• British scientist and popular science writer Simon Singh was sued by the British Chiropractic Association, of all things, for claiming that their treatments were “bogus” – an eminently defensible claim. However, the BCA was allowed to sue on the basis of defamation. The complaint was withdrawn following an internet campaign in which Singh’s original article was copied and published several thousands of times – if Singh was to be prosecuted then so should everybody else, and the BCA’s lawyers concede that this was impossible. but it shouldn’t have come to that.

Rich people with something to hide have often made use of English libel law. The best known was publisher, football club owner and crook (why do the words “football club owner” and “crook” seem to appear in the same sentence so often?) Robert Maxwell. Maxwell was never slow to use the laws, or threat of them, to silence any criticism, particularly surrounding his business affairs. His last writ was against the satirical and investigating journal Private Eye, which alleged that he had been “gambling” with his own company’s pension fund. Maxwell’s lawyers were unable to take the case further because he then died mysteriously, and shortly afterwards it was shown that the allegations were true. Ironically, his business then passed to his sons, who were sued for fraud, and because the ownership of their assets was in dispute, were able to obtain legal aid for their defence.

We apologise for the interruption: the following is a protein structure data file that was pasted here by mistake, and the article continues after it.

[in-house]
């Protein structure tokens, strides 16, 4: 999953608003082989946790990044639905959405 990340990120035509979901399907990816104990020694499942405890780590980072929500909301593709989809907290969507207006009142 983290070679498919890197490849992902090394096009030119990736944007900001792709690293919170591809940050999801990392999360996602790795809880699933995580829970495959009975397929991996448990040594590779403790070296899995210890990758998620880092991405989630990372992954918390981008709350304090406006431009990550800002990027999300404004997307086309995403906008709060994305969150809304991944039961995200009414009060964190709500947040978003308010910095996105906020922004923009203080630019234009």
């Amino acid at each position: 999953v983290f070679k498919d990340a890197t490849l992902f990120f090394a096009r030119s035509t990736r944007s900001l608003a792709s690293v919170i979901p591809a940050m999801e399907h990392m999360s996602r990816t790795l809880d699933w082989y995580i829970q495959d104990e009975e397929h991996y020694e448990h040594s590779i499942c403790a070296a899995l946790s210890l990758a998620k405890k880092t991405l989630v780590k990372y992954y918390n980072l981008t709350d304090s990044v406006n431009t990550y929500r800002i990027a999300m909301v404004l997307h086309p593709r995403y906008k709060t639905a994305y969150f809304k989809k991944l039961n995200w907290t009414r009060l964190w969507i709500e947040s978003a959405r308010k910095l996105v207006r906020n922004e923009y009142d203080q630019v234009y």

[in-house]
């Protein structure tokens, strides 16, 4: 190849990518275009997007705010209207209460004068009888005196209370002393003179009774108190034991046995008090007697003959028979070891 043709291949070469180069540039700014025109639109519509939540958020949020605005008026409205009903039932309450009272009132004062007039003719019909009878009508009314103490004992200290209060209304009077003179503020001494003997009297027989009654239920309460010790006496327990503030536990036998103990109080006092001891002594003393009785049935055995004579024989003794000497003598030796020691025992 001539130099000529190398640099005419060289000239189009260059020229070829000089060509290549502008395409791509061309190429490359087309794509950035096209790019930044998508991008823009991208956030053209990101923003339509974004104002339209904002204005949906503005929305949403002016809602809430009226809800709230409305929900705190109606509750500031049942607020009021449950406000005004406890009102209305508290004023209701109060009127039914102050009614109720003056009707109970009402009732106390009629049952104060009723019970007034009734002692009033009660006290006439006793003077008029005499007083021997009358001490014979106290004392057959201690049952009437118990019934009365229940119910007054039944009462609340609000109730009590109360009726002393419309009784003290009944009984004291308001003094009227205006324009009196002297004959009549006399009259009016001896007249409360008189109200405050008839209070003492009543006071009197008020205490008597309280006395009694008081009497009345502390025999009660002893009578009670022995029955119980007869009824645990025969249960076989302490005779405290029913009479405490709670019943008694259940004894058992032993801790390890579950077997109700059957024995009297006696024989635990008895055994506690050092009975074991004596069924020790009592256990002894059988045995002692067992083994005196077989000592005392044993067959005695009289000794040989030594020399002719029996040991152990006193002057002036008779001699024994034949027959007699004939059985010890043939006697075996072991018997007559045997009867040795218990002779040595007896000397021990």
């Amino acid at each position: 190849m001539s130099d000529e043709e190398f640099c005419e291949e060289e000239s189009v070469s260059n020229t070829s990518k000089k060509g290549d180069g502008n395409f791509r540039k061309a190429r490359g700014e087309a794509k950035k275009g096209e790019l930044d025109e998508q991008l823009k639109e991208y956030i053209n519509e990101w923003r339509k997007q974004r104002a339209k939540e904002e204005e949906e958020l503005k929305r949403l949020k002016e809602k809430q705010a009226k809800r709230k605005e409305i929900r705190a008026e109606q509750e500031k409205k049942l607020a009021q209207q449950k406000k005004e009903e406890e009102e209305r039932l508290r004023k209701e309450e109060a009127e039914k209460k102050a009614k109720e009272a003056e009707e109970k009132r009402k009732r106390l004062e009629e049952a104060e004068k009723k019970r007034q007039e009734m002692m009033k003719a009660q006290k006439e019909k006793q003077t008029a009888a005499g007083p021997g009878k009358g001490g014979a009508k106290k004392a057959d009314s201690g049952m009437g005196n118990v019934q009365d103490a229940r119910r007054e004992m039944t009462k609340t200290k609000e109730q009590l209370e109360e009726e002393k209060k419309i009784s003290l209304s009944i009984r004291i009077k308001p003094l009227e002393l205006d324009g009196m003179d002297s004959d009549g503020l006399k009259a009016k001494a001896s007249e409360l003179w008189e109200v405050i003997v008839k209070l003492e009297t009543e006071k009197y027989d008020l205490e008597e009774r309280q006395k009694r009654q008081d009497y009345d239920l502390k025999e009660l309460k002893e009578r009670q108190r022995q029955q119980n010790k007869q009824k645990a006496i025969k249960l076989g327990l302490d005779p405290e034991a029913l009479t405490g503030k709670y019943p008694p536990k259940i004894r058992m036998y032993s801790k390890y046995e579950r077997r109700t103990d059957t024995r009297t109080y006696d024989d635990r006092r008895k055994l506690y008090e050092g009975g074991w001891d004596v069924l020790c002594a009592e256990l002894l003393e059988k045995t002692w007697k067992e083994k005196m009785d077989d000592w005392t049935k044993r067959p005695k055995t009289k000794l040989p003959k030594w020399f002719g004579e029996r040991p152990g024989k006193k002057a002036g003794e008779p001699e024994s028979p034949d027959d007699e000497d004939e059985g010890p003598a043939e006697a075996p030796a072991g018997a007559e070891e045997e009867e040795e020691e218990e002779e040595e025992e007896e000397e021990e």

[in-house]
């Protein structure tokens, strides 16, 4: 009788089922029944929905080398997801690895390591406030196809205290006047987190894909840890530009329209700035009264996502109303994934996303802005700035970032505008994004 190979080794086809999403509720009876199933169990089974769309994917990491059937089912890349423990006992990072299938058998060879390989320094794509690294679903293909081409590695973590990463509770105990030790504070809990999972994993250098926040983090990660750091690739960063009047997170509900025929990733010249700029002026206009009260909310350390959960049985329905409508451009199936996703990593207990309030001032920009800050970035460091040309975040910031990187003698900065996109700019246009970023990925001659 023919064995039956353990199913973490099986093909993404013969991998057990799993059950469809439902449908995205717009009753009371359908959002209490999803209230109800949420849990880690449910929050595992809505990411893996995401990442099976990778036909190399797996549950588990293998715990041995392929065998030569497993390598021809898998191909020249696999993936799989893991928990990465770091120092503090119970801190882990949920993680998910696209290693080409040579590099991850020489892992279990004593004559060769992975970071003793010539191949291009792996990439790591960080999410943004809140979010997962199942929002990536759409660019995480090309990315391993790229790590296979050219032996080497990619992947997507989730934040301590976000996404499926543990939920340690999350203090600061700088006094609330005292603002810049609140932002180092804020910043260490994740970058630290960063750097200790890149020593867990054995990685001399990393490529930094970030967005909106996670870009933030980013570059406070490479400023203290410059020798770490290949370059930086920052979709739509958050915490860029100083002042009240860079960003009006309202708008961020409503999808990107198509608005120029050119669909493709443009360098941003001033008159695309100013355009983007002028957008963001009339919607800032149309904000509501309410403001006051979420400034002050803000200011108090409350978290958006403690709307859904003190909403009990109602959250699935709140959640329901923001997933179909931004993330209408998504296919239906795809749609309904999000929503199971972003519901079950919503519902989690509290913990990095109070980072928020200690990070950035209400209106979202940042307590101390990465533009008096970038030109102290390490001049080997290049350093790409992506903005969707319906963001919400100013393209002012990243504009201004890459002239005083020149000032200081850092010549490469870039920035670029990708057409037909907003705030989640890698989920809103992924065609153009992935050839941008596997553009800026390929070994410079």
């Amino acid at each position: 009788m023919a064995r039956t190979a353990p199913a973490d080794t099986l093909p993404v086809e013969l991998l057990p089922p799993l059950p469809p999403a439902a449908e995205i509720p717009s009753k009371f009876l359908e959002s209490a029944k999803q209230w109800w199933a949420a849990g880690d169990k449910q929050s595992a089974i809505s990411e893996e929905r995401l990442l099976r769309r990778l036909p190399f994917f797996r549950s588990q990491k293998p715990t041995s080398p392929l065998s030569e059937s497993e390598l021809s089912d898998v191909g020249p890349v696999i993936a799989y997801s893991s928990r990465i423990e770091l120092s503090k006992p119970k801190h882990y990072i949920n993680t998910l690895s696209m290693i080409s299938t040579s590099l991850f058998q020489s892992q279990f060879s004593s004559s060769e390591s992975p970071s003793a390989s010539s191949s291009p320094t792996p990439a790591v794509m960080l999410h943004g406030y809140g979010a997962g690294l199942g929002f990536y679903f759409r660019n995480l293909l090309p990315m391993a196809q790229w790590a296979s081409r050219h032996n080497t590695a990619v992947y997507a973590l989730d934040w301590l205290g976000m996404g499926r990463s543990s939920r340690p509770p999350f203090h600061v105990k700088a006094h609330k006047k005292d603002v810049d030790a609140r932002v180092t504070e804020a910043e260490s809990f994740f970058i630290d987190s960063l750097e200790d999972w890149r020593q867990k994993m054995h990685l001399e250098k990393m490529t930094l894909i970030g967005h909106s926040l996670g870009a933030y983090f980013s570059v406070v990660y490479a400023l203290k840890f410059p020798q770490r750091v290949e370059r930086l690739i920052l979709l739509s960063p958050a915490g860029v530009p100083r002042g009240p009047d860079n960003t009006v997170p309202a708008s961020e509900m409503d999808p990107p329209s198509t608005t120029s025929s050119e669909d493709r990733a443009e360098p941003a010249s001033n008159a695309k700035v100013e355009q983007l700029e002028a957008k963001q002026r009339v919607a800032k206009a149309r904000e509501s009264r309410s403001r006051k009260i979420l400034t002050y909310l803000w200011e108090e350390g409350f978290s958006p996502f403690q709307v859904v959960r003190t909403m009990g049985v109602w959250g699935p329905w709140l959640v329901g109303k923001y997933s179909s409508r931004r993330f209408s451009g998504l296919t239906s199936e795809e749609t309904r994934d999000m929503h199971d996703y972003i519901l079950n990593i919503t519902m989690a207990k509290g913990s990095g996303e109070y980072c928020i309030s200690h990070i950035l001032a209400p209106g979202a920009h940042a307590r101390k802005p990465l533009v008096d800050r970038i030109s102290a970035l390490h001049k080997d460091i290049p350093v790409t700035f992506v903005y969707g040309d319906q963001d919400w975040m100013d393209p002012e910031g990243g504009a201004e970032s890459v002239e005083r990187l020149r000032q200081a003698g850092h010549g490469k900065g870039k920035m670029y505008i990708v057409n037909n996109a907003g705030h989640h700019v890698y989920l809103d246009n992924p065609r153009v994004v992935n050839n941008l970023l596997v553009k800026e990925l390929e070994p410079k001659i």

No one wants a situation where untrue and genuinely damaging allegations are not compensated, at least by retraction. But neither do we want a situation in which true allegations are suppressed on cost grounds, where the wealthy can use threats to conceal a wrongdoing, or where the fraudulent can appeal to “reputation”.

The Bill contains several proposals.

  • The presumption in favour of costly jury trials is to be abandoned.
  • Claimants will have to demonstrate “serious harm” rather than “substantial harm”. There doesn’t seem ostensibly to be too much difference but effectively this means that claimants will have to demonstrate actual damage to their finances or livelihood, rather than potential damage, or just damage to their reputations.
  • Journalists can use “honest opinion” or public-interest defences, such as safety concerns.
  • “Libel tourism” will be made more difficult for people living outside the EU. I’m not sure what “more difficult” means, and it would have been better if this was banned altogether.
  • Owners of websites, blogs and internet forums are not to be held responsible for user comments.
  • Scientific and academic journals are to be specifically protected.

Not exactly the first amendment, but a step in the right direction. Knowing the English legal system, there may yet be surprises, and the bill has not even been introduced, let alone passed, at the moment. Still, there seems to be near-unanimous political support for the measures. Let us hope it gets through unscathed and that it sets the pattern we need.